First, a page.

First a refugee from Nigeria, now he's a celebrated boxer. Jerry Elliott runs two boxing studios in Cologne, aiming to get kids off the street.
A large iron gate leads to a small courtyard at Barbarossaplatz in Cologne's city center. Donning a baseball cap and sunglasses, Jerry Elliott goes down the small set of stairs to the first boxing studio he opened eight years ago. "It's home to me," he says proudly. It started a whole new chapter to the 35-year-old, professional boxer's life.
But there were many hurdles he had to overcome before he got there. Elliott grew up as the youngest of 12 children in Oke Ora, in western Nigeria. His father was very aggressive, he says, and frequently beat him. "It went beyond normal," he recalls. "At some point, I just got fed up and left for Lagos, from where I wanted to flee to Europe."
With neither a passport, nor money in his pocket, Elliott was just 16 years old when he decided to leave the country. He did not really know where he'd end up, but he said he didn't have any other options than to escape. "I think I would have died had I stayed there," he said.
Aiming to start a new life, he first went to Lagos, then on to Cairo and Istanbul - where he worked in a factory for a pittance. He moved on to Greece, where he was imprisoned with other refugees. A prison guard ultimately helped him escape. He ended up in Amsterdam, from where he entered Germany illegally, but was granted asylum in Frankfurt.
The secret is in the punching bag
"I was a plucky kid. I experienced everything. Everything," he says emphatically. He gets his energy from the punching bag, he admits. "I started boxing when I was seven years old, and we would hang up bags of sand in a backyard," he recalls. "I started boxing properly when I went to Lagos."
After arriving in Cologne in 1996, he was discovered by coach Uli Wegner, who was desperately searching for a boxer for an upcoming match. "I realized in a split-second that that was my only chance of entering the boxing ring professionally."
He won the match - launching his professional, storybook career.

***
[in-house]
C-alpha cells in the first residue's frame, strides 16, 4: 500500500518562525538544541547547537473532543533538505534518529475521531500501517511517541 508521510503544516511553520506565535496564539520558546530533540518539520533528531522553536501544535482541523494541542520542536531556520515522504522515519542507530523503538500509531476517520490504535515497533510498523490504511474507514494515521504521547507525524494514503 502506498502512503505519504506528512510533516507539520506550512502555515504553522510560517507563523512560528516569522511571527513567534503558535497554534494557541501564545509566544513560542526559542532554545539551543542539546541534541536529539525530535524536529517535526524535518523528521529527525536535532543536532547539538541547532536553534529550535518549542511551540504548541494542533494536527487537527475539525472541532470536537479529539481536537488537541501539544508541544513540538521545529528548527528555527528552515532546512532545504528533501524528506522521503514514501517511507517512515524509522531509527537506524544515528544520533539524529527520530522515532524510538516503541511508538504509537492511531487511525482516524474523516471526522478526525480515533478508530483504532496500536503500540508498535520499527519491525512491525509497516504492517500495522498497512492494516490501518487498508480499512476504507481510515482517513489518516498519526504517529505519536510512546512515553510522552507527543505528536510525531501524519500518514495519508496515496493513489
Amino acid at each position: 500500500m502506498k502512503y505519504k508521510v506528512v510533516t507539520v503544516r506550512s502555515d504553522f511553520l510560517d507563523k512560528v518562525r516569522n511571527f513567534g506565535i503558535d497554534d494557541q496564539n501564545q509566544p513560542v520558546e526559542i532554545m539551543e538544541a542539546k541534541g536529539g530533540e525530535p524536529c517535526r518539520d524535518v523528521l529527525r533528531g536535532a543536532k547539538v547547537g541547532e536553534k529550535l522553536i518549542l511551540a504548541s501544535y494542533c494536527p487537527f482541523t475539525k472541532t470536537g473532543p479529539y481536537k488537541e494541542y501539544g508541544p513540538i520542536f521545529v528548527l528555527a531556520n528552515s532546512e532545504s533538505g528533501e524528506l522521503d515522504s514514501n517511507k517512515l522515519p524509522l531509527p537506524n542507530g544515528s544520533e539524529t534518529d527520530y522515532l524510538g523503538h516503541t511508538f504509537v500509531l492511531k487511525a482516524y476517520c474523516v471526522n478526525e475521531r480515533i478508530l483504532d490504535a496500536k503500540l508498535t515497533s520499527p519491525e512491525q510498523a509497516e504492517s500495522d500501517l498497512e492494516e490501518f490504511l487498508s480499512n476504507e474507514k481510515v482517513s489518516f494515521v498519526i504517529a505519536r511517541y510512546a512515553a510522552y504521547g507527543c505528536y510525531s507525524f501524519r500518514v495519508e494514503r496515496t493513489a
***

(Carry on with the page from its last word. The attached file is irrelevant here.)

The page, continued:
Passing on experience
In 2004, Elliott initiated the Multicultural Project Cologne, or the MCP Association. "The idea is to motivate kids to get more exercise, to help them get off the street, and to give them the chance to train, regardless of whether they have any money," he explained.
The free boxing classes are geared toward kids from families with socio-economic difficulties, and often with immigrant backgrounds. Donations and fees from other association members who pay for their own training help to finance the program.
Elliott stresses not only the program's benefits for physical fitness, but also in helping the kids funnel and regulate their aggression. They also learn how to deal with other people, discipline themselves and work on acceptance and tolerance of others. "We have a lot of different types of people who train here: foreigners, Germans, black people, white people - all different kids," Elliott said.
The MCP Association ended up becoming so successful, that Elliott decided to start another project in schools: "Make a Change, Try Something New." Since some kids who train with Jerry sometimes don't come back, he takes the training into schools. The projects sees kids employ poetry, music, dance, videos and photographs to tackle the topic of fitness boxing.
Helping others helps oneself
The many kids who cavort in Jerry's courtyard studio just to benefit from the training sessions show just how popular such projects are. "The mood is great here," said Linda, one of the few girls among the kids.
Elliott is proud of his projects and the long way he's come. He sees different reasons for his commitment to his work: "I didn't have the chance to do any of this kind of stuff when I was little," he said. "Now, I can show kids how to box. I 'come home' in that sense. It's like waking up with a new life every day and I enjoy that."
Elliott aims to release an autobiography by the end of this year entitled "I'm from Oke Ora." And the boxer also knows exactly where the rest of his projects are headed. "Our aspiration is to have studios all over Germany where kids can train free of charge." And his own personal ambition? To become German boxing champion.
Elliott has settled in Cologne. Every time he sees "his" kids, he thinks back to himself when he was little. He wants to help them find their place in life. Taking off his sunglasses as he leans back in his chair, he says he loves his native country and is still Nigerian, but now has a German passport - pointing out just how special that is. "When I go out now and someone asks to see my ID, I pull out my passport with pride and say 'I'm German,'" he says, laughing.
Author: Johanna Siegel / als
Editor: Spencer Kimball